1982 – 1999

Sherwin Williams Logo 1982

The company’s customers have longed for the conceptual logo depicting a paint-drenched planet. So in 1982, it was decided to combine it with the word mark created in 1974. The blue and white inscription was at the bottom. And the Earth, covered with paint, and the giant “space” bank were at the top. The designers made them brighter than usual, outlined them in white, and placed them inside a large blue rectangle.

1999 – today

Sherwin Williams Logo

On the eve of the new millennium, the paints and painting tools manufacturer has once again redesigned its iconic logo. As a result, the symbol returned, which appeared in 1926. The text below has been simplified. The blue word “SHERWIN WILLIAMS” is split into two lines. The same italic font is used for both parts of the title. Although all letters are in uppercase, the first “S” and “W” in words are enlarged.

Font and Colors

Sherwin Williams Emblem

Many consider the company’s emblem to be very ominous, a harbinger of an impending environmental catastrophe and the death of all life on Earth. Coating the planet with a sticky liquid reminds them of the oil being poured from ships into the world’s oceans. According to critics, this is not the best way for a paints and varnishes manufacturer to stand out from the competition. In addition, red is associated with blood, which also does not inspire confidence.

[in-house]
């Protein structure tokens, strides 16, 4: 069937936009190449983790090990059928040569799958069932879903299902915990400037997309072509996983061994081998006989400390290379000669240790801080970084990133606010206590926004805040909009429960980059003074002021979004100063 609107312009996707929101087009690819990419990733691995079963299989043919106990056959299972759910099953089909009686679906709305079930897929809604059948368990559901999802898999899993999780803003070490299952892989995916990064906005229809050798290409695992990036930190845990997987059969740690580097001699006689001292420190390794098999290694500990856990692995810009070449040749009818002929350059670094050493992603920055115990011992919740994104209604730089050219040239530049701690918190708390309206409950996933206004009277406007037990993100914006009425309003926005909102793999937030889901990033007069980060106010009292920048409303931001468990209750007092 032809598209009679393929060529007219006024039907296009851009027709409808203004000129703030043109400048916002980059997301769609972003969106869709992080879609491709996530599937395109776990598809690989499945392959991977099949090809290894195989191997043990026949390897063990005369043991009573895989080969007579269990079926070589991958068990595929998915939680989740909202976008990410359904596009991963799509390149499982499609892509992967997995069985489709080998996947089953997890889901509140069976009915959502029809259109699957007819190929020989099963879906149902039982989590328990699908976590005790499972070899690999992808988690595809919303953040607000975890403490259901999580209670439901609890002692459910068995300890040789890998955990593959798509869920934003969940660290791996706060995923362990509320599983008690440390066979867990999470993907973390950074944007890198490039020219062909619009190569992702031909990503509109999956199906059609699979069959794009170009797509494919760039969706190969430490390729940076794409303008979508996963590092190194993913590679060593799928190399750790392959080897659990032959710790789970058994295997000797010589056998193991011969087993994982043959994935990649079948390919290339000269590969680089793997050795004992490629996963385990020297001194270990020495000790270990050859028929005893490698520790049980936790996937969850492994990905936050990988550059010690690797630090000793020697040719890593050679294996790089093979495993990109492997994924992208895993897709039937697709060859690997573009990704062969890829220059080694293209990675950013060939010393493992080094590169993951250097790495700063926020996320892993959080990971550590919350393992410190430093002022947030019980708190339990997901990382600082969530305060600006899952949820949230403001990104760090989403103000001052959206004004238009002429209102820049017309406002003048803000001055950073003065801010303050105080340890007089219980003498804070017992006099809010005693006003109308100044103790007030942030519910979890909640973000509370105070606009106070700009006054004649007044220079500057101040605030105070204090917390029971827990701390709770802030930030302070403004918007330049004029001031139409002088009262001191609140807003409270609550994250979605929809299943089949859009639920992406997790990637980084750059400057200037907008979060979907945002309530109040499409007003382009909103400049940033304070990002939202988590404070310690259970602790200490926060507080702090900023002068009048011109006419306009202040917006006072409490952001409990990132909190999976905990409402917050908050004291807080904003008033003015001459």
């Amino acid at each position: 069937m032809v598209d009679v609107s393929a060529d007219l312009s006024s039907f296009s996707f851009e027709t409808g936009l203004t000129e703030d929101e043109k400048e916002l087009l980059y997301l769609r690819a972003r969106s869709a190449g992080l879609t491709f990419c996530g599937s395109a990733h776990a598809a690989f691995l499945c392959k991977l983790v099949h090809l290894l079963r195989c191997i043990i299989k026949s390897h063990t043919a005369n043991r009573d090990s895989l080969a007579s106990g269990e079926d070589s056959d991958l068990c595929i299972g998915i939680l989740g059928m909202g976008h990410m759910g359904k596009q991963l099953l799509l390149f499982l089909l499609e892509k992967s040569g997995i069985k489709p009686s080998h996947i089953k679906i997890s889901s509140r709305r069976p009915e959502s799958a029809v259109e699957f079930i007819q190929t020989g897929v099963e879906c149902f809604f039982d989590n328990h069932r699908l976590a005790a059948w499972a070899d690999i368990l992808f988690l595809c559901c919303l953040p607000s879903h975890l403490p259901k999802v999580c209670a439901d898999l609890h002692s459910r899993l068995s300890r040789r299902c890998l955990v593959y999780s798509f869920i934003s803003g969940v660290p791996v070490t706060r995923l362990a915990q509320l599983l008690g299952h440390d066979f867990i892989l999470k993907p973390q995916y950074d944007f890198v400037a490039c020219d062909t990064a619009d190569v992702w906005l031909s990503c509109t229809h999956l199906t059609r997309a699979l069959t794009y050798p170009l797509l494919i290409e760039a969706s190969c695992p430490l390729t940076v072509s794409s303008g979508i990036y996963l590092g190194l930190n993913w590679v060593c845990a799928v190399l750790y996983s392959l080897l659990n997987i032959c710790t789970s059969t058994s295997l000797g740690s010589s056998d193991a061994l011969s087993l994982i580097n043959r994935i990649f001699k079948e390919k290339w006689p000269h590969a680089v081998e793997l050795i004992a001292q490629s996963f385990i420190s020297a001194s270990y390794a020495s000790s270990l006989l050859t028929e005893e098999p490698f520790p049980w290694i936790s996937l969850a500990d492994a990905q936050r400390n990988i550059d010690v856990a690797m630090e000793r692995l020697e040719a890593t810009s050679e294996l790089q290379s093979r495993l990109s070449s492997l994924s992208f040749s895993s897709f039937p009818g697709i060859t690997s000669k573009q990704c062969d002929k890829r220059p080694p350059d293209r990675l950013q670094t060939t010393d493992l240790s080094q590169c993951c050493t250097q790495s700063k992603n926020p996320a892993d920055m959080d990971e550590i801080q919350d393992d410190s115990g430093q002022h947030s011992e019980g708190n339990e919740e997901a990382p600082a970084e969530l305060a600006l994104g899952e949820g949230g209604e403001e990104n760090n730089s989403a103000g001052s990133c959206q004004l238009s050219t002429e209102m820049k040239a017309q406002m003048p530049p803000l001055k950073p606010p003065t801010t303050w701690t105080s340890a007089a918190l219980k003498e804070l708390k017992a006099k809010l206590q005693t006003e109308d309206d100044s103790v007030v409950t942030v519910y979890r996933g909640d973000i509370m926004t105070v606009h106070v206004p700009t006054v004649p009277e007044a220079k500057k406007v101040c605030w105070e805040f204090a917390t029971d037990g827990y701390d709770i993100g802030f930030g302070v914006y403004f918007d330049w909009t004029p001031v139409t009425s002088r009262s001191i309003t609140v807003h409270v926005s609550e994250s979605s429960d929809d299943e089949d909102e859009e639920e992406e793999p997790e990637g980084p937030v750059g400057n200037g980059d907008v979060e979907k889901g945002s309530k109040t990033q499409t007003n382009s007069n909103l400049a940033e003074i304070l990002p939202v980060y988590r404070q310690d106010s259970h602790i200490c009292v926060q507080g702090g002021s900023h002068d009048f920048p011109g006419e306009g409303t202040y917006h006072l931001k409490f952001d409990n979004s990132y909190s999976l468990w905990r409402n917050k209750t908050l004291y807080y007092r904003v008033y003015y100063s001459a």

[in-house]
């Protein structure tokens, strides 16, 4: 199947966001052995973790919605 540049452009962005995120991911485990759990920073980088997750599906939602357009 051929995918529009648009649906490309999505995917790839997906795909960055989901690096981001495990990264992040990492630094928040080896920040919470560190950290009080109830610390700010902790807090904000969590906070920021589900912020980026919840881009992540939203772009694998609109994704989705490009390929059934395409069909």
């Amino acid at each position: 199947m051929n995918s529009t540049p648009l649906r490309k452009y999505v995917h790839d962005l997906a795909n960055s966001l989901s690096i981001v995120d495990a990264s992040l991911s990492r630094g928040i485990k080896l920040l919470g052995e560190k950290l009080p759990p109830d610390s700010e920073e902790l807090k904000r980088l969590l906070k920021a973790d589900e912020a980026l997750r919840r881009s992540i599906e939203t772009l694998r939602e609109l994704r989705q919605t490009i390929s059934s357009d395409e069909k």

The continents are shifted as if they are trying to escape from the pouring stream. But upon closer examination, it is noticeable that the globe is slightly shifted: the paint flows not to the Arctic but North America. Bloggers also note a large number of splashes that fly in all directions. They believe that this speaks of negligence, lack of attention, and care on the part of the one who pours a sticky liquid on the drowning Earth. By the way, initially, George W. Ford put a different meaning into the emblem. The author wanted the paint to symbolize the Sherwin-Williams company, which is gradually taking over the planet and selling its products around the world.

Sherwin Williams Symbol

There are three text elements in the logo with different sans serif fonts. The brand name is written in a typeface very similar to Open Sans Bold Italic. The letters are colored blue. The same goes for the main contours and the globe. The paint and abbreviation on the can is blood red. The slogan and the inner parts of the picture are white.

Sherwin Williams color codes

Bright Red Hex color: #ff3f31
RGB: 255 63 49
CMYK: 0 75 81 0
Pantone: PMS 187 C
Medium Persian Blue Hex color: #0067b5
RGB: 0 103 181
CMYK: 100 43 0 29
Pantone: PMS 285 C